St Alban’s Episcopal Church
Monday, November 22, 2021
Clive Staples Lewis November 29,1898 – November 22, 1963
four more birthdays
The prairie project

Clive Staples Lewis was born on November 29, 1898 in Ireland, and died in England on November 22, 1963, just an hour before President John F. Kennedy was murdered in the United States. Both were men much to be admired and remembered. But C S Lewis reminds us specifically that the church celebrates artists, musicians and writers – celebrates, in other words, the power of the imagination.
Lewis himself wrote: “Reason is the natural organ of truth; but imagination is the organ of meaning.”
As a four year old child Lewis began to call himself, “Jack” after his pet that had died; he used that name with his friend for the rest of his life. He was reading and writing stories before he was five. And he loved the Beatrix Potter stories, and all anthropomorphic animal tales. Even before the death of his mother when he was nine, he and his older brother created an entire imaginary world called, Boxen, a fantasy where animals ran everything. But Lewis was a lonely child, brilliant, introverted and lost without his mother. He was sent to a series of boarding schools, some horrible, some decent. He finally came home and was tutored so that he earned a place at Oxford. In 1917, before he could begin his studies, the military sent him to the Somme Valley in France where he first experienced the horrors of trench warfare. When he taught English at Oxford, he met J R R Tolkien and the two became close friends. They encouraged each other so much that Tolkien later said that had not Lewis loved Lord of the Rings and begged for more chapters, he might not ever have finished it. Lewis actually attributed his adult faith to conversations with the Roman Catholic Tolkien. He is famous for many books, but perhaps most for his fiction for children, The Chronicles of Narnia – which every child should know – and The Screwtape Letters, which he dedicated to Tolkien. That last is a series of letters of “advice” from a senior devil to a younger one. Lewis wrote it after listening to Hitler promise to “deal mercifully” with Britain after he conquered the island. He write: “While the speech lasts, it is impossible not to waver just a little. “Screwtape tells his young colleague: “He (God) really does want to fill the universe with lots of loathsome little replicas of himself – our war aim is a world on which our Father Below has drawn all other beings into himself.” It has sometimes been said that both Tolkien and Lewis responded to post-WWI literature filled with cynicism, alienation, disillusionment and despair, in which the heroic is dead, by writing what they wanted to read. They both alluded to exactly that. In their stories they reasserted the supreme importance of the individual. They brought back the epic hero, using the language of myth and fairy tale.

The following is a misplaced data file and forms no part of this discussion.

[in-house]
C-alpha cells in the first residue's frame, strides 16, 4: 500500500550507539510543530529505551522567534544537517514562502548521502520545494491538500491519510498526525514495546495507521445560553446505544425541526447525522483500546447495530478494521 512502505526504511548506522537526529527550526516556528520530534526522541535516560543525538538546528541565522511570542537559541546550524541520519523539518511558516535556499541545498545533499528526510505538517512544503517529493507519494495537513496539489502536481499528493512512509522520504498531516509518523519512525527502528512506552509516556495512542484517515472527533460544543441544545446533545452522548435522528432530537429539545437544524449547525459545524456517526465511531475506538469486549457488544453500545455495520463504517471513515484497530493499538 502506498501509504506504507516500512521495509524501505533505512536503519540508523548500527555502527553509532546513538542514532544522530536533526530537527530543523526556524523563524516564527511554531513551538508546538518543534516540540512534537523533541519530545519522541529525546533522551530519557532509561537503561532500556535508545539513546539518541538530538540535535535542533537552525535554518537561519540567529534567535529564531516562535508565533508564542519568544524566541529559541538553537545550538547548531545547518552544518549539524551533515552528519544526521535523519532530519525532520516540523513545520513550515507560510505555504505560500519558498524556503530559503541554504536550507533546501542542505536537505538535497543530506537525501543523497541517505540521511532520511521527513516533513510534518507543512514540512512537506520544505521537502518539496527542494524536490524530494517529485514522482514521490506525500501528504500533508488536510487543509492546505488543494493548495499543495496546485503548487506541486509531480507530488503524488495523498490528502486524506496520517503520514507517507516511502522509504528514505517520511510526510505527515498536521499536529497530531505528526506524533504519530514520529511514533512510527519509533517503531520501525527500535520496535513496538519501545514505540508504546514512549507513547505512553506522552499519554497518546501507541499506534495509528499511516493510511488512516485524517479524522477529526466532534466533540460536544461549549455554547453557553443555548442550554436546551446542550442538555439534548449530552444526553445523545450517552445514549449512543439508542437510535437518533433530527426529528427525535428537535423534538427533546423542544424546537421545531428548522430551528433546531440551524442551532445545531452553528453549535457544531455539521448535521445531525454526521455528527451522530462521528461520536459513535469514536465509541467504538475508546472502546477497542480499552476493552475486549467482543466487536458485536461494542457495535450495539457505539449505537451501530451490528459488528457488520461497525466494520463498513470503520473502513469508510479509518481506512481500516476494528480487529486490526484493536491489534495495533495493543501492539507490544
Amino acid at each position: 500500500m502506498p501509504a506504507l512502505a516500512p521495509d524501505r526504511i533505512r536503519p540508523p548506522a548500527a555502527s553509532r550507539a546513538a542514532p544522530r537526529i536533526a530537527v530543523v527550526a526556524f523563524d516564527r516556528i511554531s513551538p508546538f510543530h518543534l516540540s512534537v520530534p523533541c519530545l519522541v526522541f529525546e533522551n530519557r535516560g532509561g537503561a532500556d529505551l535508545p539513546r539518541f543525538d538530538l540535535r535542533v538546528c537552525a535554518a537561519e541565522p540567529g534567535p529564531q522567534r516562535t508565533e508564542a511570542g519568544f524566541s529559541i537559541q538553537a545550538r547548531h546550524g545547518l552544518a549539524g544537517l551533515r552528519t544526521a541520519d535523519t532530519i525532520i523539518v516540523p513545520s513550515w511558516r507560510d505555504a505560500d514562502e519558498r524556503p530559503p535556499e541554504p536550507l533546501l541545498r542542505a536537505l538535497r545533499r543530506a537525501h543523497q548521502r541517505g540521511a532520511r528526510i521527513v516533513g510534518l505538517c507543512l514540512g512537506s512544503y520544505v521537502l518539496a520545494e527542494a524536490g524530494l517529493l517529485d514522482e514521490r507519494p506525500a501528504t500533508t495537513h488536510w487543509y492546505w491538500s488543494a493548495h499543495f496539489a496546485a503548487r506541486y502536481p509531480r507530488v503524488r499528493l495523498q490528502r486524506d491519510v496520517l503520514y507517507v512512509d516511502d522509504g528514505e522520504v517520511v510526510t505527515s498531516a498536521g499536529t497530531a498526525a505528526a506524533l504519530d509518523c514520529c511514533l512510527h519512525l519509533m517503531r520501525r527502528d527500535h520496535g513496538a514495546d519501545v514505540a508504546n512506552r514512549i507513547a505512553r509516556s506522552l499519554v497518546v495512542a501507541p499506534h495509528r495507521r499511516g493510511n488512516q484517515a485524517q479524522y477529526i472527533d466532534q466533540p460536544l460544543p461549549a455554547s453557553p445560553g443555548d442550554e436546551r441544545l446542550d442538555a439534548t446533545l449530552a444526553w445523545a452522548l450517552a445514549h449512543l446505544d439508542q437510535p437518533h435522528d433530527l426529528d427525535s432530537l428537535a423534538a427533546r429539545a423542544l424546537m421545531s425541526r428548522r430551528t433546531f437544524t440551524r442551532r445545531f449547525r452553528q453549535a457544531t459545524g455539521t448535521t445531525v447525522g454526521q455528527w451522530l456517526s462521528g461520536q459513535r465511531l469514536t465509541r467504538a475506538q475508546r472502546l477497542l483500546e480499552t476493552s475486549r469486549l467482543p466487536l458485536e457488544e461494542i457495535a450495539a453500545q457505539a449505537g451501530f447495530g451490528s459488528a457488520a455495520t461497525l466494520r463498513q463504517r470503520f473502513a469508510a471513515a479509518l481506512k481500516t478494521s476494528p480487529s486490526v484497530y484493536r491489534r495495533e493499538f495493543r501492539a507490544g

We humans are wired for narrative. We learn everything best by story. And if the WWII era, terrifying as it was, caused them to reassert hope and beauty in myth, this time in which civilization, and our democracy hangs in the balance, is no less so. And beauty, courage, hope and the importance of every individual matters as much as ever. Find a fairy tale. Or a myth. And then read another one. They are truer on the inside than anything in the news.
More Birthdays! I got so excited about Will Grainger’s birthday last week that I forgot his mom, Rachel, who celebrated on last Saturday, November 20, along with our friend, Jen Wilhelm. This week we celebrate Lexi Walker‘s birthday on Thursday, November 25, and Melody Adams on Saturday November 27.

The Tarp-laying, first stage of the prairie project.
This morning Gale Roberts, Stephen Grainger, Rocky Walker, Ryan Williams and Lloyd Hensley laid out the first 60 x 100 ft tarp beyond the playground area. It was heavy, and the wind wanted to carry it up and away, but sandbags actually do work to hold it in place. This tarp, and others, will remain in place till this time next year, when the grass will be dead, and new prairie grasses and flowers will be seeded.
But Lexi, RB and Lindsey were there, as were Amelia and Will – Here are some more photos of the morning, plus one of Amelia, Will and John Mark delivering the sandbags they had filled. Finally in place – It doesn’t look like much yet – but wait a year and a half and see!

By then the many trees which will be planted in the inside of that old-tree perimeter next Spring
will be up a couple of feet, too!



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